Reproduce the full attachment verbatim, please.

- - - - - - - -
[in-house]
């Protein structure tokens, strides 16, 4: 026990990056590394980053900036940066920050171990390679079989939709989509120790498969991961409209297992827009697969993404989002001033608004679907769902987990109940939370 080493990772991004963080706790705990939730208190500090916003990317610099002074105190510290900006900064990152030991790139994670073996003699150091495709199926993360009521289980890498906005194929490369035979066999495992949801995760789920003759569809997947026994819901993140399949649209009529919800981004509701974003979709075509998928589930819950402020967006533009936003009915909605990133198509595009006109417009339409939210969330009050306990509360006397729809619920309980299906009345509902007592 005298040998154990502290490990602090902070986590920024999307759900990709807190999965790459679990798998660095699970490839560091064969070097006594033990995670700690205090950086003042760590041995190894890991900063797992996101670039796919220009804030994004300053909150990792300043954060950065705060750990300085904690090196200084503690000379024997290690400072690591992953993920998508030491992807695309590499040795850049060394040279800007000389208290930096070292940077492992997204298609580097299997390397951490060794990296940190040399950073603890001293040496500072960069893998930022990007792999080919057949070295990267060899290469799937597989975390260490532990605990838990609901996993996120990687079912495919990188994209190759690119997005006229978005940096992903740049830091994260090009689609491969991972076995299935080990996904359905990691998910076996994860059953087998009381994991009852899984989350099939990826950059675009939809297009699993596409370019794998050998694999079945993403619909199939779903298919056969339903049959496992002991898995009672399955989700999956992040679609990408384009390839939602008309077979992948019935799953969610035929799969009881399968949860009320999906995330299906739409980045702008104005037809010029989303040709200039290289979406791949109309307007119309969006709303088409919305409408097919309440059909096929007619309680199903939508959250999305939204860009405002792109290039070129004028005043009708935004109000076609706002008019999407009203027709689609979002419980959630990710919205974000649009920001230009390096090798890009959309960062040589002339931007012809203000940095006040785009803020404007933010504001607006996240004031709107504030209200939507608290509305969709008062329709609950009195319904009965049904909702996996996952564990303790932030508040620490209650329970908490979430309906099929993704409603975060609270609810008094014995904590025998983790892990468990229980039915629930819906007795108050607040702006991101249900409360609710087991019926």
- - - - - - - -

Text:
[in-house]
């Protein structure tokens, strides 16, 4: 026990990056590394980053900036940066920050171990390679079989939709989509120790498969991961409209297992827009697969993404989002001033608004679907769902987990109940939370 080493990772991004963080706790705990939730208190500090916003990317610099002074105190510290900006900064990152030991790139994670073996003699150091495709199926993360009521289980890498906005194929490369035979066999495992949801995760789920003759569809997947026994819901993140399949649209009529919800981004509701974003979709075509998928589930819950402020967006533009936003009915909605990133198509595009006109417009339409939210969330009050306990509360006397729809619920309980299906009345509902007592 005298040998154990502290490990602090902070986590920024999307759900990709807190999965790459679990798998660095699970490839560091064969070097006594033990995670700690205090950086003042760590041995190894890991900063797992996101670039796919220009804030994004300053909150990792300043954060950065705060750990300085904690090196200084503690000379024997290690400072690591992953993920998508030491992807695309590499040795850049060394040279800007000389208290930096070292940077492992997204298609580097299997390397951490060794990296940190040399950073603890001293040496500072960069893998930022990007792999080919057949070295990267060899290469799937597989975390260490532990605990838990609901996993996120990687079912495919990188994209190759690119997005006229978005940096992903740049830091994260090009689609491969991972076995299935080990996904359905990691998910076996994860059953087998009381994991009852899984989350099939990826950059675009939809297009699993596409370019794998050998694999079945993403619909199939779903298919056969339903049959496992002991898995009672399955989700999956992040679609990408384009390839939602008309077979992948019935799953969610035929799969009881399968949860009320999906995330299906739409980045702008104005037809010029989303040709200039290289979406791949109309307007119309969006709303088409919305409408097919309440059909096929007619309680199903939508959250999305939204860009405002792109290039070129004028005043009708935004109000076609706002008019999407009203027709689609979002419980959630990710919205974000649009920001230009390096090798890009959309960062040589002339931007012809203000940095006040785009803020404007933010504001607006996240004031709107504030209200939507608290509305969709008062329709609950009195319904009965049904909702996996996952564990303790932030508040620490209650329970908490979430309906099929993704409603975060609270609810008094014995904590025998983790892990468990229980039915629930819906007795108050607040702006991101249900409360609710087991019926």